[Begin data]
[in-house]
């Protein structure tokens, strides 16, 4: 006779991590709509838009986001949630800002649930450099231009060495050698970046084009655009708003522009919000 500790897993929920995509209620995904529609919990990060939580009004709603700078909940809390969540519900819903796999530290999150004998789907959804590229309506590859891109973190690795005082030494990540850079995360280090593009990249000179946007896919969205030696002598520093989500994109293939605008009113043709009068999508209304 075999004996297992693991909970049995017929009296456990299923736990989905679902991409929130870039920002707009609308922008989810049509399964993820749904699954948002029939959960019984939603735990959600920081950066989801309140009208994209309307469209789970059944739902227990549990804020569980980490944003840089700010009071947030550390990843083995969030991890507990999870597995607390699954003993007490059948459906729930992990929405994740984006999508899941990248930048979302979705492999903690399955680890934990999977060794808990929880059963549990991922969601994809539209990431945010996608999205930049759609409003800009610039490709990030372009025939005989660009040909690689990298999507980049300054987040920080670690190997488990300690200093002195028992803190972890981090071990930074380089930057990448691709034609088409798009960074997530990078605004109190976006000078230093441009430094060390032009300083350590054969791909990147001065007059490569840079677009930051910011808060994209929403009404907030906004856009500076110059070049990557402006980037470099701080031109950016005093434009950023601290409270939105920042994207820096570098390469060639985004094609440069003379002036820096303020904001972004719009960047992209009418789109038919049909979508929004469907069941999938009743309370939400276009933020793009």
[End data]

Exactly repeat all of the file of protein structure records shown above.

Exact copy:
[in-house]
């Protein structure tokens, strides 16, 4: 006779991590709509838009986001949630800002649930450099231009060495050698970046084009655009708003522009919000 500790897993929920995509209620995904529609919990990060939580009004709603700078909940809390969540519900819903796999530290999150004998789907959804590229309506590859891109973190690795005082030494990540850079995360280090593009990249000179946007896919969205030696002598520093989500994109293939605008009113043709009068999508209304 075999004996297992693991909970049995017929009296456990299923736990989905679902991409929130870039920002707009609308922008989810049509399964993820749904699954948002029939959960019984939603735990959600920081950066989801309140009208994209309307469209789970059944739902227990549990804020569980980490944003840089700010009071947030550390990843083995969030991890507990999870597995607390699954003993007490059948459906729930992990929405994740984006999508899941990248930048979302979705492999903690399955680890934990999977060794808990929880059963549990991922969601994809539209990431945010996608999205930049759609409003800009610039490709990030372009025939005989660009040909690689990298999507980049300054987040920080670690190997488990300690200093002195028992803190972890981090071990930074380089930057990448691709034609088409798009960074997530990078605004109190976006000078230093441009430094060390032009300083350590054969791909990147001065007059490569840079677009930051910011808060994209929403009404907030906004856009500076110059070049990557402006980037470099701080031109950016005093434009950023601290409270939105920042994207820096570098390469060639985004094609440069003379002036820096303020904001972004719009960047992209009418789109038919049909979508929004469907069941999938009743309370939400276009933020793009």